Ceatharlach abú!

Two volunteers (including Clare) holding a Together for Yes placard on a hilltop

Clare L

It’s around the 23rd of May 2018. Tá an ghrian ag spalpadh. In the tiny hamlet of Glynn, Co Carlow, a red-haired woman and I climb a pole and strap a solitary Yes poster to it. The village is so tiny, not even a No poster has made it in. 

The same day, the same place, or maybe in Kildavin, I see the same woman walking doggedly up a country road, seeking out any last houses we may have missed. The air hums with noonday heat. Cow parsley rises in the verge, vetch clambers and collapses over grasses. I’m walking past some one-storey cottages, built from yellow Blackstairs granite. A woman who has travelled home from the Netherlands is talking to a strange man. It’s not clear if he will even vote, let alone vote Yes. 

A sign looms out of a driveway, shaded by trees blazing with young leaf. No trespassers, no hawkers, and extensive details of the guard dogs awaiting anyone who dares stride down the cool path. Another house shimmers in the sun on top of a hill, I have to walk up a long driveway to see that the woman sitting on a deckchair in the garden is fast asleep. The silence of daytime is acute. Birds hardly sing. I feel as though these landlocked fields are out of time, and yet people answering doors speak quietly but clearly, they are as aware as we are of what’s at stake. That’s me told. 

We drink something cold in a strange, echoey bar and are unselfconsciously complimented by staff. It’s me who has the hang-up, who thinks that nothing has changed since my childhood. 

Our three battalions move south, following the route of the wide brown Barrow, and meet in St Mullins. Out in the sun at a picnic table, watching the river flow under the old mill, we compare notes. The man who came from Canada just to canvass didn’t get such a great reception in Clonegal. Maybe Ed Sheeran should come out for Yes, doesn’t he have family there? In the end all the villages say Yes, as though inscribed on their low granite walls.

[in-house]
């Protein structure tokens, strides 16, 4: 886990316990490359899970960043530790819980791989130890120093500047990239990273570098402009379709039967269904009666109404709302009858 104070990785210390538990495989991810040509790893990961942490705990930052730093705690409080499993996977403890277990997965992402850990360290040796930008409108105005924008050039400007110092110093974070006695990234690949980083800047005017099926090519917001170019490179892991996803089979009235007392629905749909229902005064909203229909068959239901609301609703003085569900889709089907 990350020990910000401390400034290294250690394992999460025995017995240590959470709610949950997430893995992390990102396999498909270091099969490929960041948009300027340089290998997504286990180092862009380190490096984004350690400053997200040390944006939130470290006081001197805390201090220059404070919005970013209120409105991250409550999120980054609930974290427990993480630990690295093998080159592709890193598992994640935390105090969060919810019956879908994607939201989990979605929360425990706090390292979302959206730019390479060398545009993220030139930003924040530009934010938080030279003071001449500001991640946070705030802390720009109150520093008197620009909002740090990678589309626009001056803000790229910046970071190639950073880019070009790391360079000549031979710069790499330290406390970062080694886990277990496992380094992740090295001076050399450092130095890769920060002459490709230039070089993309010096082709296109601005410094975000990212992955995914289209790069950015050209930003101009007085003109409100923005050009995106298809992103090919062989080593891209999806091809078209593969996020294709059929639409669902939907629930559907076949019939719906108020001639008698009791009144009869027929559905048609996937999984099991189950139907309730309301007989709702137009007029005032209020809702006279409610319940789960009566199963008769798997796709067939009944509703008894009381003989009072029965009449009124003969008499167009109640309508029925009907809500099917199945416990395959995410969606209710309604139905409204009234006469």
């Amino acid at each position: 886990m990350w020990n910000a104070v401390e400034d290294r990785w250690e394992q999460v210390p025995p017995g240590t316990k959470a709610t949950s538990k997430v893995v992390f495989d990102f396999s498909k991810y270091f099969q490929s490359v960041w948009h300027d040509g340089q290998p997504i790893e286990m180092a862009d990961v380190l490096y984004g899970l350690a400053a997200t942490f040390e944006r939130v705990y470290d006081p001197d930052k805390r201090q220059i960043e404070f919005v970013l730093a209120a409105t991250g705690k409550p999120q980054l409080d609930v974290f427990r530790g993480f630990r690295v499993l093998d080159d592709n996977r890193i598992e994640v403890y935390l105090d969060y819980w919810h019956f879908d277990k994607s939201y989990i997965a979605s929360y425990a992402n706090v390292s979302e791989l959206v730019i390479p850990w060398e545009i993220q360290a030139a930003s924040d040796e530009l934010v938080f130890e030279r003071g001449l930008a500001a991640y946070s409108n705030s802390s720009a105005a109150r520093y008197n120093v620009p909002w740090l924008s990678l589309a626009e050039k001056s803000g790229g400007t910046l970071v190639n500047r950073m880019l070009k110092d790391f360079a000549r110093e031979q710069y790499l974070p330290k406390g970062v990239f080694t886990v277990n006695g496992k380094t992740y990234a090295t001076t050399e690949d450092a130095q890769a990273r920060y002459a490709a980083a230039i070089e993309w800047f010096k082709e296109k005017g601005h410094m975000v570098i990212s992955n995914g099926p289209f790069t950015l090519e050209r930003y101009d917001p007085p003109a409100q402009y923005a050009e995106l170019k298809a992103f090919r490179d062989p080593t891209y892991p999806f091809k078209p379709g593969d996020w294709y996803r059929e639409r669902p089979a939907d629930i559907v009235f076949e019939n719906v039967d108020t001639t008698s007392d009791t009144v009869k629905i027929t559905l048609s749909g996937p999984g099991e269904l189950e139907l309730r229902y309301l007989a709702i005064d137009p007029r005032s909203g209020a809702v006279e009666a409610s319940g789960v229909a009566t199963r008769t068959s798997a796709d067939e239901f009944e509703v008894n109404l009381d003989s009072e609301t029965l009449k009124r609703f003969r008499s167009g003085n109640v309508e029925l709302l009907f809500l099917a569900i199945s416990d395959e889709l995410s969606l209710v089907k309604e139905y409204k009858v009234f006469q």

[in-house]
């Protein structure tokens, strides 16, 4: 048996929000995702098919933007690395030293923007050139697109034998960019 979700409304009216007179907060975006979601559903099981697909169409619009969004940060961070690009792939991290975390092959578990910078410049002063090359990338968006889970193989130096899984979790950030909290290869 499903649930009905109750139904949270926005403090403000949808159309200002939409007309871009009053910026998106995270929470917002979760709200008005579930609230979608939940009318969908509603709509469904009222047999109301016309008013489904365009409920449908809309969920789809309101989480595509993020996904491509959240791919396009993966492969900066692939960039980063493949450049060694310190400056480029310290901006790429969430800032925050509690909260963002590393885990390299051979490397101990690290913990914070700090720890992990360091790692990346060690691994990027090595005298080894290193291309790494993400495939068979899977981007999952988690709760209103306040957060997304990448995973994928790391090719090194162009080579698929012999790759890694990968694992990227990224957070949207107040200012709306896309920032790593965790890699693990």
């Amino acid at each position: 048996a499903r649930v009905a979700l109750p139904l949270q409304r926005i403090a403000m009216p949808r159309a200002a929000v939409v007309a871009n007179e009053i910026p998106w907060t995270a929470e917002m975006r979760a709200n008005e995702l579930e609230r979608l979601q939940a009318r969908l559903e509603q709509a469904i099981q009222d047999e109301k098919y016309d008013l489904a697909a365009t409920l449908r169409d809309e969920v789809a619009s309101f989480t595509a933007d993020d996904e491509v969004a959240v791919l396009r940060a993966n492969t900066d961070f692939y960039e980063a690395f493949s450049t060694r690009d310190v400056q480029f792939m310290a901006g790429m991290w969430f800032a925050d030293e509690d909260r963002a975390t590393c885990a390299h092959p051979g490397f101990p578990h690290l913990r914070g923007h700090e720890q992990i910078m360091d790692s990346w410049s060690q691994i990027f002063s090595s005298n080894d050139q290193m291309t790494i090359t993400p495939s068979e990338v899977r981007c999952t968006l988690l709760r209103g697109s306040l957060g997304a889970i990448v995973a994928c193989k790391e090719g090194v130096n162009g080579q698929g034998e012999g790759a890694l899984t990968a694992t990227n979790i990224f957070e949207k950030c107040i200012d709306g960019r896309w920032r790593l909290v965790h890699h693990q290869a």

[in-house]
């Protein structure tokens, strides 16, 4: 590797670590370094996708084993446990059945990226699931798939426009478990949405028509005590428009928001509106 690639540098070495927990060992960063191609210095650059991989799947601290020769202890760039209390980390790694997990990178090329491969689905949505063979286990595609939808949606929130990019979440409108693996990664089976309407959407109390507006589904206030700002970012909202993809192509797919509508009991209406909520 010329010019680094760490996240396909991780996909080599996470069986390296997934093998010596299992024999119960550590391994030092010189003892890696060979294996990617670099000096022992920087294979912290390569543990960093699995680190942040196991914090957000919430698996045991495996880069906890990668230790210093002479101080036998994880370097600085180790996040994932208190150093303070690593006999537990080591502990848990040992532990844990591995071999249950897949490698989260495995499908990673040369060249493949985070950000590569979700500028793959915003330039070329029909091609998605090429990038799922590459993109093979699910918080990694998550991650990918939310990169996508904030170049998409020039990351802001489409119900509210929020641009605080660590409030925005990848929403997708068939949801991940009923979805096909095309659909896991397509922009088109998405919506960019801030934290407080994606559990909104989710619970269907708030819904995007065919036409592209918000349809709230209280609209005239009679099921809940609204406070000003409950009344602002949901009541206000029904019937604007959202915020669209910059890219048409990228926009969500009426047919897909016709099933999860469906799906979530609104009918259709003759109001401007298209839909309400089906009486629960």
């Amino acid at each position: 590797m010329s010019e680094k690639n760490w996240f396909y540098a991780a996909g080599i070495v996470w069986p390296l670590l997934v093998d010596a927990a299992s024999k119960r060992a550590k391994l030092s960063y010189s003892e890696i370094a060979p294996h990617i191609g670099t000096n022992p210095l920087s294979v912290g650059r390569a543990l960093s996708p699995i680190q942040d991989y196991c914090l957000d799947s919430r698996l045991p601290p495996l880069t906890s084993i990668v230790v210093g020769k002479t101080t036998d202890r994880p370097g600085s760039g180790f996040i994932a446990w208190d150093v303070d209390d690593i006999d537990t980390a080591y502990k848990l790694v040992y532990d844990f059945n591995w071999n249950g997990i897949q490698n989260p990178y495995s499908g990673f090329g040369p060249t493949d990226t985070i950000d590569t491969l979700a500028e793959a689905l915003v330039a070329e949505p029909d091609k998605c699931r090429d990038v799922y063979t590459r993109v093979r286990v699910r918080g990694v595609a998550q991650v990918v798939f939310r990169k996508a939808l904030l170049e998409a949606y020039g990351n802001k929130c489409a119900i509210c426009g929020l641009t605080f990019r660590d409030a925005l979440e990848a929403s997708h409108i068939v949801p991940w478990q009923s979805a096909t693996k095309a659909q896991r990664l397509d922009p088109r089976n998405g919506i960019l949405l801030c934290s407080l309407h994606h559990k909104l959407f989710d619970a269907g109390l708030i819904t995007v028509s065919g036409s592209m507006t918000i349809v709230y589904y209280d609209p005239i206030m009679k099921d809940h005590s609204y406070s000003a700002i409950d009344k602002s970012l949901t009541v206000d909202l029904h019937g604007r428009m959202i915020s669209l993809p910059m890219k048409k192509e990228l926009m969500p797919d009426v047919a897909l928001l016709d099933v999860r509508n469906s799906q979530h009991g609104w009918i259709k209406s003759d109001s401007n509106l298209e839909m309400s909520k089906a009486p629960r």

Before we go we climb up the top of the motte and get photos taken of us waving posters. We walk back to the cars past the old King of Leinster’s grave. Once before, this whole mild landscape rang to calls for Repeal, with Daniel O’Connell leading the great crowds. They didn’t get it though, it took a few generations more to even come close. Our call was not carried by monster meetings, but started in the whispered voices among the cillíns at sunset, building to the drumming feet of the annual march, which kept marching, until the overgrown approach to justice could finally be scythed through. 

Everyone piles into cars. I am driven back to the bus stop in town by the red-haired woman, we talk politics as the Blackstairs fade to velvet blue against the dimming sky. Tomorrow morning at 7am we will be shivering outside the granite train station, palming colourful bumpf onto the same commuters as yesterday. The future, the result, hangs and hums like the shuddering heat of midday, suspended. But there will be no need for the faces behind the granite to seek redemption from us. Le chéile ar son Tá. Ceatharlach abú.